With pro- and anti-government protesters taking to the streets, here is the latest in the Venezuelan crisis.
Tibisay Lucena, the president of the National Electoral Council (CNE), announced that the ruling party (PSUV) swept the regional elections, winning 17 of the 23 the governorships, with a turnout of more than 61 percent.
The results were unexpected after food shortages and inflation. Opinion polls had suggested the opposition would easily win a majority, with one survey predicting victory in 18 of the governorates.
Opposition leaders decried irregularities, calling for “street activities” on Monday and demanding a full audit of the 23 governor races. The leaders did not immediately offer evidence of fraud.
“We do not recognise any of the results at this time. We are facing a very serious moment for the country,” Gerardo Blyde, the opposition election campaign chief said on Sunday.
When they lose, they cry fraud. When they win, they shout 'Down with Maduro'
It is unclear whether opposition supporters will take to the streets after months of protests failed to pressure the government into holding an early election or accepting humanitarian aid.
“When they lose, they cry fraud. When they win, they shout ‘Down with Maduro’. Chavismo is alive, in the streets and triumphant,” Venezuelan President Nicolas Maduro said, adding that he was ordering a full audit of the elections in what he said was evidence of transparency.
“Maybe we’ll recover those … governorships that we lost,” he added.
Online, #Fraude (“fraud”), #PSUV (the ruling socialist party), #Tibisay, and #VenezuelaVictoriaPopular (“Venezuela’s popular victory”) trended on social media in Venezuela, with many pointing to fraud, while others were celebrating victory.
Some supporters of the opposition, including Costa Rican President Laura Chinchilla, questioned the election results.
— Laura Chinchilla M. (@Laura_Ch) October 16, 2017
(Translation: “Election results today are the chronicle of an announced fraud. They are outrageous, but they are not strange. Dictatorships never lose.”
(Translation: “They [opposition] were in the hands of a fraudulent CNE and believed they would play clean? They played with s*** and expected to leave without it?” #Fraud)
Others, however, said they were disappointed that the opposition participated in the election in the first place.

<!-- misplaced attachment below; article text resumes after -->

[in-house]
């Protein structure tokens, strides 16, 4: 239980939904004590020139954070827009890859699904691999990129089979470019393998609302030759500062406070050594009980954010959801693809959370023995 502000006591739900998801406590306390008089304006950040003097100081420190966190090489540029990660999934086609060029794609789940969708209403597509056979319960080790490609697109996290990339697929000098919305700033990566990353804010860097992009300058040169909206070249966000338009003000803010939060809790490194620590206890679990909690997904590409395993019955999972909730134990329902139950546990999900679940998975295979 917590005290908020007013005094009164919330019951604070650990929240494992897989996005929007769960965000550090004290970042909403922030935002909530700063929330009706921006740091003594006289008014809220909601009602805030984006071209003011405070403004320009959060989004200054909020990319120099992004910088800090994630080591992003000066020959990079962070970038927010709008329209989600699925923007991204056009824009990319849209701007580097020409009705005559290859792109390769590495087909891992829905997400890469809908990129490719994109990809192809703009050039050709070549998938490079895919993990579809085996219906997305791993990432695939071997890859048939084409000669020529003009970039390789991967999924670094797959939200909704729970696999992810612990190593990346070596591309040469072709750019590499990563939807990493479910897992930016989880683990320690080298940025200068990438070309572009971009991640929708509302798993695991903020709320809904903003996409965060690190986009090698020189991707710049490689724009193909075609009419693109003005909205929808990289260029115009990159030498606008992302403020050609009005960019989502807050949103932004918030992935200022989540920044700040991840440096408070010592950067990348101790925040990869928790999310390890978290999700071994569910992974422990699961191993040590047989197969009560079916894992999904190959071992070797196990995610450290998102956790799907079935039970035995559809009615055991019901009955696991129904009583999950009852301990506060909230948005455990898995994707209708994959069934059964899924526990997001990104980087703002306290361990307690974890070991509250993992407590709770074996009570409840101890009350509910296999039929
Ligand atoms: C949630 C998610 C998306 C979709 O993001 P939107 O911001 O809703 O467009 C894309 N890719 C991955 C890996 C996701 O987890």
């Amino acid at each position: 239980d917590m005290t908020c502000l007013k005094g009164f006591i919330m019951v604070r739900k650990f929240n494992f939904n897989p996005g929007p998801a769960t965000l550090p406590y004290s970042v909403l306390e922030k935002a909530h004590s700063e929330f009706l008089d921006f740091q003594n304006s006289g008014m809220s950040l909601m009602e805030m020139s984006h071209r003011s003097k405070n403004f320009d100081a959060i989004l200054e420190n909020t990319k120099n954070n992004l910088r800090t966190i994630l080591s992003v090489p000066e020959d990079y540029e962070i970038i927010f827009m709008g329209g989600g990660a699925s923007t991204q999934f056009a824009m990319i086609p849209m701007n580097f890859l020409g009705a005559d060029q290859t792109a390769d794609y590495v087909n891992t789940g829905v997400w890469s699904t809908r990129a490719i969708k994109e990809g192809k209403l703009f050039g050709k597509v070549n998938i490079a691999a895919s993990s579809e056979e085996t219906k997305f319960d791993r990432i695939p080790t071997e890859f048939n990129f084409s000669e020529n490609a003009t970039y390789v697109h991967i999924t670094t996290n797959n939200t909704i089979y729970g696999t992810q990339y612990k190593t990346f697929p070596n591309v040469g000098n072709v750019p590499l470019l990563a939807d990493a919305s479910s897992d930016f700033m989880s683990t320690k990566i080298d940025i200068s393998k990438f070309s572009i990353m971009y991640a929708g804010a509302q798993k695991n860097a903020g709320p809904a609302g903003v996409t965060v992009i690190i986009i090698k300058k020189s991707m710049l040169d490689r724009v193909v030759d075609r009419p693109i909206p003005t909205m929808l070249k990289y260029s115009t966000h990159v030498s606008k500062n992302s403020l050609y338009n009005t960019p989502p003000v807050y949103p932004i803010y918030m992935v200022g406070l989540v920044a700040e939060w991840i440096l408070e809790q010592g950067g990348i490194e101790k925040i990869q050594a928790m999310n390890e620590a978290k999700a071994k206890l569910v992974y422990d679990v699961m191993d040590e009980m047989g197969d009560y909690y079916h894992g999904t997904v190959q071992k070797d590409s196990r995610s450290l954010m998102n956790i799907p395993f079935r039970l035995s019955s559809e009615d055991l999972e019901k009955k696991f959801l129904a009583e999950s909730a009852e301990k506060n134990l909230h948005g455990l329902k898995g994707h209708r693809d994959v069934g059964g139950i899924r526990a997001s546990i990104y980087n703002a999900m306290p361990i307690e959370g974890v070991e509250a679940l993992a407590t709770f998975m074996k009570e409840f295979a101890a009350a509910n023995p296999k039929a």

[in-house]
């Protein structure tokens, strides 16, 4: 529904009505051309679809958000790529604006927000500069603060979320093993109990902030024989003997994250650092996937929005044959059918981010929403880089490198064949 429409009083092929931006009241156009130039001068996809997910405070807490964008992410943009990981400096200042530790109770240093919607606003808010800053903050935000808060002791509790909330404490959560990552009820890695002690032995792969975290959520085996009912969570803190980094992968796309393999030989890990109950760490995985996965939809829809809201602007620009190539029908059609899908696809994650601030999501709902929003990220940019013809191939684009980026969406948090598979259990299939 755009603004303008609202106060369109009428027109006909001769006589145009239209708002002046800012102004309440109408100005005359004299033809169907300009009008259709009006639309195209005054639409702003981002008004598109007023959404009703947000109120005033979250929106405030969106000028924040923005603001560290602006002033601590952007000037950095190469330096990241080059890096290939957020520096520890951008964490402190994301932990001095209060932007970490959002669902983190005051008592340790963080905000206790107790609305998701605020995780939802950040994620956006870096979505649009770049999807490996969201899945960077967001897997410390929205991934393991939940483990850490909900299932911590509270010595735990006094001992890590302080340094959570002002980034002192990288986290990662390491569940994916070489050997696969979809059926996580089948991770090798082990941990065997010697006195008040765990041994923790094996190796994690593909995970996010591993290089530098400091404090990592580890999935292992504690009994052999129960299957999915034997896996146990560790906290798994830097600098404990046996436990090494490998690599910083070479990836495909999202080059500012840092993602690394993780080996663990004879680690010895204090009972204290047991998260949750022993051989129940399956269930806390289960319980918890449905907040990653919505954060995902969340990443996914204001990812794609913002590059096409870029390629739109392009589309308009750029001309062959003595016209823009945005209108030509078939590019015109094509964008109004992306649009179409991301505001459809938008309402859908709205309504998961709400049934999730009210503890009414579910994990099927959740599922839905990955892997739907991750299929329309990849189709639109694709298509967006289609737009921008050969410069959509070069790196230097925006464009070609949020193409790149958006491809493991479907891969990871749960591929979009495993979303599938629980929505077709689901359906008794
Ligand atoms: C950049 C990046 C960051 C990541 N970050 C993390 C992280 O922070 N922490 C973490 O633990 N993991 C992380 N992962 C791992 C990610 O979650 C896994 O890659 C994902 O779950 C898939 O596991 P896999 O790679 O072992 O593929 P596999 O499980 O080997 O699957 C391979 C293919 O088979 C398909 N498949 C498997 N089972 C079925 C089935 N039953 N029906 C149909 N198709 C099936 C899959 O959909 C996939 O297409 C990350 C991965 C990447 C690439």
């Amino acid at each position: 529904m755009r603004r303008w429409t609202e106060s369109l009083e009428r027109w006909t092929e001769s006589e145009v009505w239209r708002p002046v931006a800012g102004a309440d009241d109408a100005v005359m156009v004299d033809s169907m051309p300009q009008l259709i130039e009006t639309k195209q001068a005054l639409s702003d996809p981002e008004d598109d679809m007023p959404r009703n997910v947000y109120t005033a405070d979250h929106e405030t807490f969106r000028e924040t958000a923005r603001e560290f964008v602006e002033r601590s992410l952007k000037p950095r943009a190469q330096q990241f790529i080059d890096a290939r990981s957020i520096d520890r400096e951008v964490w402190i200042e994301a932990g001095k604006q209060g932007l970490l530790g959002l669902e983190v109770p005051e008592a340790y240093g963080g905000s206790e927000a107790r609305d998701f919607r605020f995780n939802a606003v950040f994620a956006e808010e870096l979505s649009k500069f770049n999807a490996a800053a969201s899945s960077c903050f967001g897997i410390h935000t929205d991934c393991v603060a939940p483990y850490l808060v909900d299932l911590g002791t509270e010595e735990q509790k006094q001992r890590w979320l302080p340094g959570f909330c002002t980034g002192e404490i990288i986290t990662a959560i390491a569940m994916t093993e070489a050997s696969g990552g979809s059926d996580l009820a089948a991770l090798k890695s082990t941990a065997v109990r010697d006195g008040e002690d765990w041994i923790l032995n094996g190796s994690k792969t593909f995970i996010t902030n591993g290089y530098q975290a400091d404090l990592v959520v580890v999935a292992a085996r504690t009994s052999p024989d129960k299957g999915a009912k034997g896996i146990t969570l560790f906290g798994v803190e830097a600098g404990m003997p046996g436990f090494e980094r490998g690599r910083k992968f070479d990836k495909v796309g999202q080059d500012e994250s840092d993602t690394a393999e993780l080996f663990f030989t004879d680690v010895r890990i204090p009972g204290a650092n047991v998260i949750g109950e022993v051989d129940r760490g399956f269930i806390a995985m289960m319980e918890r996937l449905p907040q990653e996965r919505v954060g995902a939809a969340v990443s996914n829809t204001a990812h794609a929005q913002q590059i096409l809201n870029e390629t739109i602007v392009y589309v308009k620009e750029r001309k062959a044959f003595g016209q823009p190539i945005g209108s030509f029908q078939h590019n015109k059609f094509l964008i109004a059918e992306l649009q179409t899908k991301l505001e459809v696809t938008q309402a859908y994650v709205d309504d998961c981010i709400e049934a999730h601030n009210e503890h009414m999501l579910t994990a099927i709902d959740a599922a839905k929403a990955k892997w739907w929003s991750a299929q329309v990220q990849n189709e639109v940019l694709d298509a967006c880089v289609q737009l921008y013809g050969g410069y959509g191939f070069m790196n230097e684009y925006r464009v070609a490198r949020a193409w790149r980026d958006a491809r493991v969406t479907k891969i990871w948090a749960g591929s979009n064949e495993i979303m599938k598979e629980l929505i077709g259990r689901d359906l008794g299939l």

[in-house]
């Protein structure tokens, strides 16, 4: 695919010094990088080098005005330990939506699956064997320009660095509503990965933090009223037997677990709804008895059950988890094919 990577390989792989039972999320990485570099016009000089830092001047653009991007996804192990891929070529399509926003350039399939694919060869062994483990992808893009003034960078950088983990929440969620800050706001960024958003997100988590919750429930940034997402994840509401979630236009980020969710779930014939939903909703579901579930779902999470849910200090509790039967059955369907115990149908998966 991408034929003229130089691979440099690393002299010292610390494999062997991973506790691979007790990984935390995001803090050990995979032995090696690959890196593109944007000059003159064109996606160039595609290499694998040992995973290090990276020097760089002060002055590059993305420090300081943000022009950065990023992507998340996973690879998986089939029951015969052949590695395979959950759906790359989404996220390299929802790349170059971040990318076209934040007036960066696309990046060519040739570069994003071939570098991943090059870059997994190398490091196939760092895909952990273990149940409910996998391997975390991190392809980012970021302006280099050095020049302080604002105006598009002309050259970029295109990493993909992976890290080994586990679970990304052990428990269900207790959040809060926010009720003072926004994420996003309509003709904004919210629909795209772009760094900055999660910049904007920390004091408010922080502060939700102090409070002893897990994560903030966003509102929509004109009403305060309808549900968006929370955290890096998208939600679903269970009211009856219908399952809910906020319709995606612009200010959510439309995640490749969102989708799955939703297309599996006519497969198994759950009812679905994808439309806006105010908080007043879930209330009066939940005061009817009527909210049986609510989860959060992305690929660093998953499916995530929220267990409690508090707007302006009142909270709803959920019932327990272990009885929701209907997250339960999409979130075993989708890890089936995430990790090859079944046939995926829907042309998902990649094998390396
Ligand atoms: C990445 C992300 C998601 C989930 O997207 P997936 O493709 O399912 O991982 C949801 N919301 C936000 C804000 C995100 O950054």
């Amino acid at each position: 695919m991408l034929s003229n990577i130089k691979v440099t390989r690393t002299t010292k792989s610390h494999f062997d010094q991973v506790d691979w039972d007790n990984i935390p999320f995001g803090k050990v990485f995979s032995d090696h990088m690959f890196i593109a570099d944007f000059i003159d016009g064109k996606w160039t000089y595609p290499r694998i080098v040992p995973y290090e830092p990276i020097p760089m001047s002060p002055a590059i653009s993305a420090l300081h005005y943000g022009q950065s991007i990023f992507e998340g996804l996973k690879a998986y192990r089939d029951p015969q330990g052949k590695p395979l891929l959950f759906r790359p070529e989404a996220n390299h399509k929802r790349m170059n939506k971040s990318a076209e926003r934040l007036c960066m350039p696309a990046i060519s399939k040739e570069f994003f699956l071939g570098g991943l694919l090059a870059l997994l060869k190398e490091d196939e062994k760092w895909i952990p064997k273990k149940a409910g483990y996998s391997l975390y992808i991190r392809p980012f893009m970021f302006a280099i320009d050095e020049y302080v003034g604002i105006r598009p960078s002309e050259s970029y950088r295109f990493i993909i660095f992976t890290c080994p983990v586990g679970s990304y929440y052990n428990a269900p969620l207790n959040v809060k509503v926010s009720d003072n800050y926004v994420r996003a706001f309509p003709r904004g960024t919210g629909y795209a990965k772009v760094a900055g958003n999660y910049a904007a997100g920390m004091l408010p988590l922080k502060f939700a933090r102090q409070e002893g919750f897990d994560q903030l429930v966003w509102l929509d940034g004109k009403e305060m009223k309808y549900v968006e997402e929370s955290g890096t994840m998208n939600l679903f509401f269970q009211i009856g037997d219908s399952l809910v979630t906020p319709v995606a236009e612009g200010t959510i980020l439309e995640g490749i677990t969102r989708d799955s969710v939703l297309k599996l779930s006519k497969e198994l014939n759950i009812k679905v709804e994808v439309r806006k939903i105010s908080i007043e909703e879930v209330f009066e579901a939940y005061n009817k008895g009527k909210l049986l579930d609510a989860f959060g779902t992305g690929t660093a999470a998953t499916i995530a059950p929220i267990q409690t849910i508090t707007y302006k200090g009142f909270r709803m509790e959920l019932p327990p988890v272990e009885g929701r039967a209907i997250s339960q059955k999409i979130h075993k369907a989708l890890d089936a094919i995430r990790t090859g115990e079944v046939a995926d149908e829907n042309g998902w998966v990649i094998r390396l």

Si tuvieran una pizca de integridad renunciaban ya Ramos Allup, Julio Borges, Leopoldo López, Henry Falcón y Manuel Rosales.
— A. Sanchez Garcia (@Sangarccs) October 16, 2017
No pudo el golpismo,la violencia,las mentiras de la prensa canalla,Trump y aliados contra la voluntad soberana del bravo pueblo de Venezuela https://t.co/5hVKoNuJMP
— Alicia Castro (@AliciaCastroAR) October 16, 2017
Es una falta de respeto, la oposición ni siquiera reconoce los resultados donde ganaron, es decir, se burlan del pueblo venezolano. Son unos impresentables. Jamás tendrán pueblo pic.twitter.com/0JdK6mvgs4
— Madelein Garcia (@madeleintlSUR) October 16, 2017
(Translation: “It is a lack of respect to not respect the results. The opposition does not even recognise the results where they won. They are mocking the Venezuelan people. They are unpresentable. They will never have people’s support.”)
La Derecha no entiende cómo es q ganó el Chavismo. La verdad es q no entienden qué es el Chavismo. Nunca lo entenderán. Y prefieren negarlo
— William Castillo B (@planwac) October 16, 2017
(Translation: “The right does not get why the Chavismo won. The truth is that they do not understand Chavismo at all. You’ll never understand it. And you prefer to just deny it.”)
The ruling party retains more support in poorer, rural settings where Venezuela’s opposition has struggled to capitalise on discontent over the economy.
Socialist candidates, using the image of popular Hugo Chavez, urged Venezuelans to vote against the opposition, whom they accuse of plotting a “coup” under the veneer of peaceful protest – allegations the opposition has denied.